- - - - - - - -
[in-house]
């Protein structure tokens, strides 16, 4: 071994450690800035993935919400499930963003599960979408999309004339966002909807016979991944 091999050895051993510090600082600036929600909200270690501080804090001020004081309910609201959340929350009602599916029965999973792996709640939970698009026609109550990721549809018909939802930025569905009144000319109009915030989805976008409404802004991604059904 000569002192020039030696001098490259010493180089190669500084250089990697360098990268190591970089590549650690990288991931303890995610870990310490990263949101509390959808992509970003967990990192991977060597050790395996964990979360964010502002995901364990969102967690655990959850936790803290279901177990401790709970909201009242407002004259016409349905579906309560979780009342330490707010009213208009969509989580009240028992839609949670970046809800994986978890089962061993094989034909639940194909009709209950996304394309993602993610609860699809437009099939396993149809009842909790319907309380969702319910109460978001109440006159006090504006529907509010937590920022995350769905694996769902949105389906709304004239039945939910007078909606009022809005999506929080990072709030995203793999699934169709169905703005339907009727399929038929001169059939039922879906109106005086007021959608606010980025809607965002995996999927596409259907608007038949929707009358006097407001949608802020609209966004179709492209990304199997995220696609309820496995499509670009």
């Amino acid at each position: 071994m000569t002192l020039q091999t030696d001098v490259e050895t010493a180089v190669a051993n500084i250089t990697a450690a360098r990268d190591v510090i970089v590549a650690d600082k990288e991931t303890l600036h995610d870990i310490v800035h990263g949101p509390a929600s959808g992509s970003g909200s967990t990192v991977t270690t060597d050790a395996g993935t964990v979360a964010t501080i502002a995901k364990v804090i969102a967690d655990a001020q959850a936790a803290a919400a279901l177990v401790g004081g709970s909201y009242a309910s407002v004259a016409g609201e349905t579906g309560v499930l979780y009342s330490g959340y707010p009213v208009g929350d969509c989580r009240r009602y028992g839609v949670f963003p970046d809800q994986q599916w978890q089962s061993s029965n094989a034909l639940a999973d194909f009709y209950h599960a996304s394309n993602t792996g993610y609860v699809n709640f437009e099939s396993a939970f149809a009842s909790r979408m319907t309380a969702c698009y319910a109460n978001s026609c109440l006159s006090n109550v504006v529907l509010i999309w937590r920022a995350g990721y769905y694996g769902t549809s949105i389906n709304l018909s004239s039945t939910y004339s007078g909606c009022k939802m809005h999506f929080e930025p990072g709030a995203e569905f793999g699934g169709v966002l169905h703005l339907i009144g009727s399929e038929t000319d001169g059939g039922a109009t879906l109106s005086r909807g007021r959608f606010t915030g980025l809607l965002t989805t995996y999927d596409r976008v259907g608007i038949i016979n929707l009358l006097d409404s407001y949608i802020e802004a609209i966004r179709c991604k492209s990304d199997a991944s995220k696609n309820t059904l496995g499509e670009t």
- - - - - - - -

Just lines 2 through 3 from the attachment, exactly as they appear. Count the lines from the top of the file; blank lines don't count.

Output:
């Protein structure tokens, strides 16, 4: 071994450690800035993935919400499930963003599960979408999309004339966002909807016979991944 091999050895051993510090600082600036929600909200270690501080804090001020004081309910609201959340929350009602599916029965999973792996709640939970698009026609109550990721549809018909939802930025569905009144000319109009915030989805976008409404802004991604059904 000569002192020039030696001098490259010493180089190669500084250089990697360098990268190591970089590549650690990288991931303890995610870990310490990263949101509390959808992509970003967990990192991977060597050790395996964990979360964010502002995901364990969102967690655990959850936790803290279901177990401790709970909201009242407002004259016409349905579906309560979780009342330490707010009213208009969509989580009240028992839609949670970046809800994986978890089962061993094989034909639940194909009709209950996304394309993602993610609860699809437009099939396993149809009842909790319907309380969702319910109460978001109440006159006090504006529907509010937590920022995350769905694996769902949105389906709304004239039945939910007078909606009022809005999506929080990072709030995203793999699934169709169905703005339907009727399929038929001169059939039922879906109106005086007021959608606010980025809607965002995996999927596409259907608007038949929707009358006097407001949608802020609209966004179709492209990304199997995220696609309820496995499509670009």
């Amino acid at each position: 071994m000569t002192l020039q091999t030696d001098v490259e050895t010493a180089v190669a051993n500084i250089t990697a450690a360098r990268d190591v510090i970089v590549a650690d600082k990288e991931t303890l600036h995610d870990i310490v800035h990263g949101p509390a929600s959808g992509s970003g909200s967990t990192v991977t270690t060597d050790a395996g993935t964990v979360a964010t501080i502002a995901k364990v804090i969102a967690d655990a001020q959850a936790a803290a919400a279901l177990v401790g004081g709970s909201y009242a309910s407002v004259a016409g609201e349905t579906g309560v499930l979780y009342s330490g959340y707010p009213v208009g929350d969509c989580r009240r009602y028992g839609v949670f963003p970046d809800q994986q599916w978890q089962s061993s029965n094989a034909l639940a999973d194909f009709y209950h599960a996304s394309n993602t792996g993610y609860v699809n709640f437009e099939s396993a939970f149809a009842s909790r979408m319907t309380a969702c698009y319910a109460n978001s026609c109440l006159s006090n109550v504006v529907l509010i999309w937590r920022a995350g990721y769905y694996g769902t549809s949105i389906n709304l018909s004239s039945t939910y004339s007078g909606c009022k939802m809005h999506f929080e930025p990072g709030a995203e569905f793999g699934g169709v966002l169905h703005l339907i009144g009727s399929e038929t000319d001169g059939g039922a109009t879906l109106s005086r909807g007021r959608f606010t915030g980025l809607l965002t989805t995996y999927d596409r976008v259907g608007i038949i016979n929707l009358l006097d409404s407001y949608i802020e802004a609209i966004r179709c991604k492209s990304d199997a991944s995220k696609n309820t059904l496995g499509e670009t």